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This highway historical marker notes the nearby location of Revolutionary War soldier Dr. Cary Henry Hampton's gravesite. Hampton (1754-1840) was a native of Buckland, Virginia and served as an assistant surgeon for the American army during the war. He and his family settled in present-day West Virginia in the early 1800s. Originally they lived at the current day site of Marshall University's campus, before moving to the Docks Creek community. The small stream is named in his honor. Hampton was originally buried on his family farm, but his grave was relocated to Maple Hill Cemetery in 2008 to accommodate a highway construction project. This historical marker was installed near the cemetery in 2021 as part of a years-long effort by the Wayne County Genealogical & Historical Society to place signage for every Revolutionary War veteran in the county.

This highway historical marker stands at the base of the hill where Dr. Hampton's grave is located.

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Dr. Hampton's grave was relocated to Maple Hill Cemetery, an offshoot of Docks Creek Cemetery, in 2008.

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Cary Henry Hampton was born on November 16, 1754, in Buckland, Virginia, the son of Henry and Elizabeth Cary Hampton. He served as a surgeon’s mate with the American forces during the Revolutionary War, but little else is known of his military record. After the war, Hampton practiced medicine in Prince William County, Virginia. Hampton and his family moved to what is now Cabell County, West Virginia in the early 1800s and established a farm at the present-day site of Marshall University in Huntington. This property was part of the Savage Land Grant, a series of land parcels along the Ohio and Big Sandy Rivers that was originally distributed to veterans of the French and Indian War.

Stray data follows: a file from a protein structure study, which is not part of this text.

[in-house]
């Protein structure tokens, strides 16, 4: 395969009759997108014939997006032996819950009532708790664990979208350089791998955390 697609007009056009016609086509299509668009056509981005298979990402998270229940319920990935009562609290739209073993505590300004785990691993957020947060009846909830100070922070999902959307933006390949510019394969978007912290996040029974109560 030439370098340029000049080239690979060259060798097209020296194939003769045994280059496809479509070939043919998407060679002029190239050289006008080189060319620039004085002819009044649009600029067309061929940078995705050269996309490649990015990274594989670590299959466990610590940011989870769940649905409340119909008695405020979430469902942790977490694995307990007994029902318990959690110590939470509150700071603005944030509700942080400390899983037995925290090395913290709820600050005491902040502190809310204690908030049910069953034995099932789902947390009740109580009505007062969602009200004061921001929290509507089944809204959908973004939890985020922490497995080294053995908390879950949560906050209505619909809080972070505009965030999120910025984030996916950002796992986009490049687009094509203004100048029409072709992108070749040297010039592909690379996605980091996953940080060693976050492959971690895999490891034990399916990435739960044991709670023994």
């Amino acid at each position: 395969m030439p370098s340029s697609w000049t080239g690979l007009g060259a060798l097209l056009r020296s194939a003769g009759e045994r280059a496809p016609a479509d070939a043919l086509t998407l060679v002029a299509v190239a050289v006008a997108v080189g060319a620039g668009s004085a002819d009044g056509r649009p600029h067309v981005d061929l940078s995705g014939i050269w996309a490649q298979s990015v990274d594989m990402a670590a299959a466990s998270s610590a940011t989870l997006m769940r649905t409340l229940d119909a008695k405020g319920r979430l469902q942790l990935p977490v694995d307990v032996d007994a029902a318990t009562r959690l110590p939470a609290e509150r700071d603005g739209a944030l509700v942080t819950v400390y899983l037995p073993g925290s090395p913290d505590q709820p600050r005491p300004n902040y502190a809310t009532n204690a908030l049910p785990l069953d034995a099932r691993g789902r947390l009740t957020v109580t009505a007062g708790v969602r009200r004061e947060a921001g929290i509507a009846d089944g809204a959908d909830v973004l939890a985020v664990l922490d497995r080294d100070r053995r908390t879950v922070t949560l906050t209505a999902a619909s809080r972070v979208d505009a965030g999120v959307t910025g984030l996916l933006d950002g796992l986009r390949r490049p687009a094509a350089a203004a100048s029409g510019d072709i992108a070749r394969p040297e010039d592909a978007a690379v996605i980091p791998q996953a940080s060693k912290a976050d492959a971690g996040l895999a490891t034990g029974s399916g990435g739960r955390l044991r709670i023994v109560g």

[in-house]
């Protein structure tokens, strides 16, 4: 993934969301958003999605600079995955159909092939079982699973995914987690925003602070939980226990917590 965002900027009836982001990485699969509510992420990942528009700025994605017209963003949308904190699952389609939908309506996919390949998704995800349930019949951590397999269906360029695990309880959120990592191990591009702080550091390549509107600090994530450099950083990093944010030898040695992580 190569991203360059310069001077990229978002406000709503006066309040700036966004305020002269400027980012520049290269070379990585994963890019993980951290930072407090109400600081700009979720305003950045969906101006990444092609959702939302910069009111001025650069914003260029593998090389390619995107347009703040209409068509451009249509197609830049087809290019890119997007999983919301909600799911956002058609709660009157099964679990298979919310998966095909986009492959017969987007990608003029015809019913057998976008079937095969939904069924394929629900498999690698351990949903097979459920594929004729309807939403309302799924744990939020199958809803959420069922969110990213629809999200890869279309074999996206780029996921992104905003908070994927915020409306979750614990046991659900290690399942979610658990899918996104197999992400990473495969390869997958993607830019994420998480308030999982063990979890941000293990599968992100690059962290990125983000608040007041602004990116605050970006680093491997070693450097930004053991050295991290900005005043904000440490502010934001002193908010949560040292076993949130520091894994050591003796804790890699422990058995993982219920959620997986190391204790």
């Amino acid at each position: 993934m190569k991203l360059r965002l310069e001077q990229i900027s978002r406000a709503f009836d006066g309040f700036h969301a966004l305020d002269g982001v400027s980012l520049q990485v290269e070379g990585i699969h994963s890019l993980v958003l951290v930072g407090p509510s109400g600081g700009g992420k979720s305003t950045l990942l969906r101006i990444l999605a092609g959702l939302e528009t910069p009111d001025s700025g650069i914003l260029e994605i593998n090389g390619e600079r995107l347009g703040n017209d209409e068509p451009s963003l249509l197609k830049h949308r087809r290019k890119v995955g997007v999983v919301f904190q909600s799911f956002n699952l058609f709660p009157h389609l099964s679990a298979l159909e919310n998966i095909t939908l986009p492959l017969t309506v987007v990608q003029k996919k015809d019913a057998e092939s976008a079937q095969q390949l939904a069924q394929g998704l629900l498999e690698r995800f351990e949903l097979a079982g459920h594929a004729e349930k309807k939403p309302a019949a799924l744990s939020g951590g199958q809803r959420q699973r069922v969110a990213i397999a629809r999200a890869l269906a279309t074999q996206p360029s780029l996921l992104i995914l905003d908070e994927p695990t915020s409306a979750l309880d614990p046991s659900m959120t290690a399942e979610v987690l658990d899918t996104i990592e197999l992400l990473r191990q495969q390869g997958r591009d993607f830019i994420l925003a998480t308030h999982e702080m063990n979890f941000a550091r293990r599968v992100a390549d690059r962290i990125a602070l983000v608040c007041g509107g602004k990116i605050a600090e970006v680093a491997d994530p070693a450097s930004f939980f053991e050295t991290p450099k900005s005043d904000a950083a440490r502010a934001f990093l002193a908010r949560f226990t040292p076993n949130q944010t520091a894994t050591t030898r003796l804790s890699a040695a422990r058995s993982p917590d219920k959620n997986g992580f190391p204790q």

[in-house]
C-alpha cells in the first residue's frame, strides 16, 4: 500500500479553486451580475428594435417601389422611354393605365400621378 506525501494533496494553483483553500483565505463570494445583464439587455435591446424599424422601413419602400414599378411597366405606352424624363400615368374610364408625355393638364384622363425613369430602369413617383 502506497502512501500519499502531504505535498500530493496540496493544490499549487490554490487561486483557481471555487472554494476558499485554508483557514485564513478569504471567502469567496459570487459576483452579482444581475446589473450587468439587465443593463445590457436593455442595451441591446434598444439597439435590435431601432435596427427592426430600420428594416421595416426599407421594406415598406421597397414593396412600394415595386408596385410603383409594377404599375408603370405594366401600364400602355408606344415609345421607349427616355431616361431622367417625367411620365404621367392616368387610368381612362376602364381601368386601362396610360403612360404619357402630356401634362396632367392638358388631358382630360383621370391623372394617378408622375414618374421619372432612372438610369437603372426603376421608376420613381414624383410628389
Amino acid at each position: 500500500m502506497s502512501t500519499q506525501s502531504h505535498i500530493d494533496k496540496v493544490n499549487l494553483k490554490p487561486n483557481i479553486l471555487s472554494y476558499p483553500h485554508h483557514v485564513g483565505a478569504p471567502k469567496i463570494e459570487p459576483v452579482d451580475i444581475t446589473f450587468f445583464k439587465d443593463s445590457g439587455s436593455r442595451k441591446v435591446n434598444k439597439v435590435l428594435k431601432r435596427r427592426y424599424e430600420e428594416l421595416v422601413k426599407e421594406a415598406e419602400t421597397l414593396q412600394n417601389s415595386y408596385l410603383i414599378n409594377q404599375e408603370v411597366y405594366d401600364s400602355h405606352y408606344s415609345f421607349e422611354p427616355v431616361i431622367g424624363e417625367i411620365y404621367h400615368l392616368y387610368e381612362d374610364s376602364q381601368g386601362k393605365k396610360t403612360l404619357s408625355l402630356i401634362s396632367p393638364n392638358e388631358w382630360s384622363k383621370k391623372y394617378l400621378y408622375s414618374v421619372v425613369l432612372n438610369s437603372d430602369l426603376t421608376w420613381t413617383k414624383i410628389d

According to legend, a dispute arose between Hampton and Col. George Shortridge, the father of his daughter-in-law. Their children, William and Malinda Shortridge Hampton, had separated from each other over unspecified disagreements. False rumors spread that George Shortridge planned to harm Cary Hampton. Shortridge, hoping to convince Hampton otherwise, made a trip to his house. When Hampton saw Shortridge approaching, he feared for his life and shot Shortridge, killing him. Not long afterwards, Hampton sold his land in Cabell County and moved to present-day Wayne County.

Hampton and his family settled on an 800-acre parcel of land inherited from his father at the mouth of a winding creek. This small stream, a tributary of the Big Sandy River, was later named Docks Creek in honor of Hampton and his son, Anthony G. Hampton, both of whom were doctors. Cary Hampton died here on August 7, 1840 and was buried on the property in the Hampton Family Cemetery. In 2008, the West Virginia Department of Highways exhumed all the graves and relocated them to the nearby Maple Hill Cemetery. Descendants of the Hampton family erected a modern tombstone for Cary Hampton’s new gravesite.

On June 12, 2021, the Wayne County Genealogical & Historical Society dedicated a highway historical marker commemorating Hampton and noting the presence of his grave. The marker was installed at the intersection of Docks Creek Road and Docks Creek Cemetery Road, on the base of the hill where the cemetery is located. 

Dedication and Unveiling: Dr. Cary Henry Hampton Revolutionary War Soldier Marker. Wayne County Genealogical & Historical Society. June 12, 2021.

Osburn, Howard, Wylma Skean, and Johnny Smith. “Dr. Cary Henry Hampton, Rev. War Soldier.” Wayne County Genealogical & Historical Society. Accessed June 13, 2021.

“Revolutionary War veteran to be honored.” Wayne County News. June 9, 2021. Accessed June 13, 2021. 

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Steven Cody Straley